The Brotherhood’s fall will have profound implications for the future of political Islam, reverberating across the region in potentially dangerous ways. One of the most important political developments of recent years was the decision of Islamist parties to make peace with democracy and commit to playing by the rules of the political game. Leaders counseled patience to their followers. Their time would come, they were told.
Now supporters of the Brotherhood will ask, with good reason, whether democracy still has anything to offer them. Mr. Morsi’s removal will breathe new life into the ideological claims of radicals. Al Qaeda and its followers have long argued that change can’t come through the democracy of “unbelievers”; violence is the only path. As the Qaeda leader Ayman al-Zawahri once said, “What is truly regrettable is the rallying of thousands of duped Muslim youth in voter queues before ballot boxes instead of lining them up to fight in the cause of Allah.”…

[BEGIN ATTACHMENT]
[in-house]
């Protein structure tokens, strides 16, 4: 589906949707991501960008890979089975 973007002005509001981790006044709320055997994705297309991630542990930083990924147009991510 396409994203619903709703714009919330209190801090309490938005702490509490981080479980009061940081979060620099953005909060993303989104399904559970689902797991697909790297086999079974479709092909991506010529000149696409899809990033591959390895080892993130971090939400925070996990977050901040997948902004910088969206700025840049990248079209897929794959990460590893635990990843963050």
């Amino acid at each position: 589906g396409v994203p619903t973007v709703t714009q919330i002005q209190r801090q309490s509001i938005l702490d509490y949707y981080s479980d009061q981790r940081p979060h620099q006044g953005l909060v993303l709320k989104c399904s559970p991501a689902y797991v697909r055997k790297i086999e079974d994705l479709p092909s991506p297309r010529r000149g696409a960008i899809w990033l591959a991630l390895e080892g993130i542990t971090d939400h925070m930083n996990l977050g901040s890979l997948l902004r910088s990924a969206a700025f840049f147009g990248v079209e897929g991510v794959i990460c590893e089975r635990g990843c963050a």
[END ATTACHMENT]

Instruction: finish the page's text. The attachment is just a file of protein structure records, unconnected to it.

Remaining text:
In hundreds of interviews that I’ve conducted with Muslim Brotherhood leaders and activists in Egypt and Jordan over the past decade, many have brought up Algeria and the so-called American veto — the notion that the United States and other Western powers would simply not allow Islamists to assume power through democratic elections.
The subversion of democracy in 1992 in Algeria wasn’t widely reported in the West, nor was it seen as particularly important. This time, in Egypt, it happened while the whole world was watching.